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Burnaby Community Assembly first public engagement event

Participants engaged in conversations about building zoning, green spaces, affordability, infrastructure, and equity while envisioning Burnaby’s future

On April 9, around 100 Burnaby residents trickled into the banquet hall at Bonsor Recreation Centre for the Burnaby Community Assembly’s first public engagement. Between 6 and 6:30 pm, most grabbed a sandwich or hot beverage and filled the seats at the round tables in the hall. Stationery was arranged on the tables, including notepads, pens, and markers. Each table included about 10 people, including a facilitator to moderate the conversations and guide participants through the different activities of the evening. 

In September 2023, the City of Burnaby held a similar event in a community room at Lougheed Mall. The Beacon covered the event, which involved visioning exercises to imagine life in Burnaby in 2050. This event, however, had a similar look, feel, and topic, but it felt slightly different. This event was organized by the SFU Morris J. Wosk Centre for Dialogue, which is partnering with the city to help create Burnaby’s official community plan (OCP).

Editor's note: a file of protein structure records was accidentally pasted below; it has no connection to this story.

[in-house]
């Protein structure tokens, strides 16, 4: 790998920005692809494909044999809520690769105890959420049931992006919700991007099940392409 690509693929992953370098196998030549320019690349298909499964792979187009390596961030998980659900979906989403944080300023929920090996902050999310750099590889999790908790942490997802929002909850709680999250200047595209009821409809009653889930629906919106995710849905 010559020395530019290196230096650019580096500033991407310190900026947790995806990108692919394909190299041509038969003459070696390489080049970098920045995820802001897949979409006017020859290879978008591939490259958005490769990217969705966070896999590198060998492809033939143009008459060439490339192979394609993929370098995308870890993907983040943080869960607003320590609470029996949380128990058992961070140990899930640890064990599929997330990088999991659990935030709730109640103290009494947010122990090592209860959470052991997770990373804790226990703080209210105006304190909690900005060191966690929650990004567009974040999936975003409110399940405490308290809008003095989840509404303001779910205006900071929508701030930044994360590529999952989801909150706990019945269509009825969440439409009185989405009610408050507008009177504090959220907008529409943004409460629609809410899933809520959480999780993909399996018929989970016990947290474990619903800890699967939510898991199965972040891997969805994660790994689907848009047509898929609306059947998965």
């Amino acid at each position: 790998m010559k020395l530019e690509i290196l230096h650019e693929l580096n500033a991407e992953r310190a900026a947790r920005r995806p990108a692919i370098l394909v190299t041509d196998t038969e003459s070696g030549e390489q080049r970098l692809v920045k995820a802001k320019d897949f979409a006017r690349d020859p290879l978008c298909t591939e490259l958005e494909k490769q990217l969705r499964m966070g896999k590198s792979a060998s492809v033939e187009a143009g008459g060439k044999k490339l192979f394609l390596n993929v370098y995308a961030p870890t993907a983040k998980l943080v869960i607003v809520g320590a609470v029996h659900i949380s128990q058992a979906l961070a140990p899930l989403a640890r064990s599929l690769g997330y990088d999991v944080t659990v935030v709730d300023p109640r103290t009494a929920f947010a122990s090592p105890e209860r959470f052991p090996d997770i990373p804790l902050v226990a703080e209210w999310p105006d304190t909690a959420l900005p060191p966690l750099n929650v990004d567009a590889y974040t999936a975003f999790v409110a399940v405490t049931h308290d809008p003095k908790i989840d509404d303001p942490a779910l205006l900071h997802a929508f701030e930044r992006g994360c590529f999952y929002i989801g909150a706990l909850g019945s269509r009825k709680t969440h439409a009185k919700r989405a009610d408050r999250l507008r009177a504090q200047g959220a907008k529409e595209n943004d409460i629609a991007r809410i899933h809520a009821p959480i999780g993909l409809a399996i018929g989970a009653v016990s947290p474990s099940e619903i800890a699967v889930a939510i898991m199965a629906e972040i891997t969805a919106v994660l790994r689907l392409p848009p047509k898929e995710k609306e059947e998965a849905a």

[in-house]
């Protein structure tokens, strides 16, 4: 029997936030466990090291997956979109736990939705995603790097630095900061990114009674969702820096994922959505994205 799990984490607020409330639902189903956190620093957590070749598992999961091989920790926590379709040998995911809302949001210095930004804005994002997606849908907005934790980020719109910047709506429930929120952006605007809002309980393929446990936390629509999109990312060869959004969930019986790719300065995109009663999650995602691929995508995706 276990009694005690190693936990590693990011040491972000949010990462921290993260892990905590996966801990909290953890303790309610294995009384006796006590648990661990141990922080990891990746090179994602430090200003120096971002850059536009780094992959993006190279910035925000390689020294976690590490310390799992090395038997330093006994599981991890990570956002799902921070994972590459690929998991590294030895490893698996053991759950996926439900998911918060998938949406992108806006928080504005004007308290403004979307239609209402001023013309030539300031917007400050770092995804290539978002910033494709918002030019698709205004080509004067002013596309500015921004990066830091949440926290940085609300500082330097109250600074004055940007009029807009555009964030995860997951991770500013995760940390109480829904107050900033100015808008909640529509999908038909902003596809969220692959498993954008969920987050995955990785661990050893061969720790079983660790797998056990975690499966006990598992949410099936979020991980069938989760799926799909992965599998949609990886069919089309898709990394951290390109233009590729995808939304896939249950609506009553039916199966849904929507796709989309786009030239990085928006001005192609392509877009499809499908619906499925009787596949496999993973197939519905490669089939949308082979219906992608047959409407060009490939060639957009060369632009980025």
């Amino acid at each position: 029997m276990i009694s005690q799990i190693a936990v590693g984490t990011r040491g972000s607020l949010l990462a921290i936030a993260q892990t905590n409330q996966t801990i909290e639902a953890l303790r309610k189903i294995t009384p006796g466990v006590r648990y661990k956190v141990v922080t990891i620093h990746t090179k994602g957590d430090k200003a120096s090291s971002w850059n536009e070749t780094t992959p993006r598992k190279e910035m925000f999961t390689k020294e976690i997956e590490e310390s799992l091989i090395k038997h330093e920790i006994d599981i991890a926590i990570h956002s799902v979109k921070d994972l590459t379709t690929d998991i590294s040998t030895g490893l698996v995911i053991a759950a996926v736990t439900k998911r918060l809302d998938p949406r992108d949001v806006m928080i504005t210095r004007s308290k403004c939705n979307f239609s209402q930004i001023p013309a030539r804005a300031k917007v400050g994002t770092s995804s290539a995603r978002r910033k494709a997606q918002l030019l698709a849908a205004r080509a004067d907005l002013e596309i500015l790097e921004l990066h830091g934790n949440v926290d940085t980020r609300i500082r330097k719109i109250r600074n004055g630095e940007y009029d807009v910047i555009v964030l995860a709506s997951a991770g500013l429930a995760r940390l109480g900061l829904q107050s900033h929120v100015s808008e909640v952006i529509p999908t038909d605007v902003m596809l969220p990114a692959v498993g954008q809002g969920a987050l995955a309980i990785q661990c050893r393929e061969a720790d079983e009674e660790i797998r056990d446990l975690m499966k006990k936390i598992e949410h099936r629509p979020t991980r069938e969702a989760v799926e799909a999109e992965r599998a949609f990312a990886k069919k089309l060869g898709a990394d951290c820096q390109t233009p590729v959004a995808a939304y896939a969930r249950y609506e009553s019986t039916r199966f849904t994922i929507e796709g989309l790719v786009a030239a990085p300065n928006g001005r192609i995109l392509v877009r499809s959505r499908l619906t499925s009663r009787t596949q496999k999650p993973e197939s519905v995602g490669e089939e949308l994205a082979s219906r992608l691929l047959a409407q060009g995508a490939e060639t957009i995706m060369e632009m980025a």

Post-it notes with ideas for Burnaby’s future from the September 2023 OCP event organized by the city, Burnaby 2050. Photo: Lubna El Elaimy

The event involved the Burnaby Community Assembly. City council approved the assembly’s creation, a group of 42 citizens selected by lottery to represent Burnaby’s diverse community. The idea for the assembly was presented to council on Sept. 25, and council approved it as a city partner at “arm’s length” while producing recommendations for the OCP.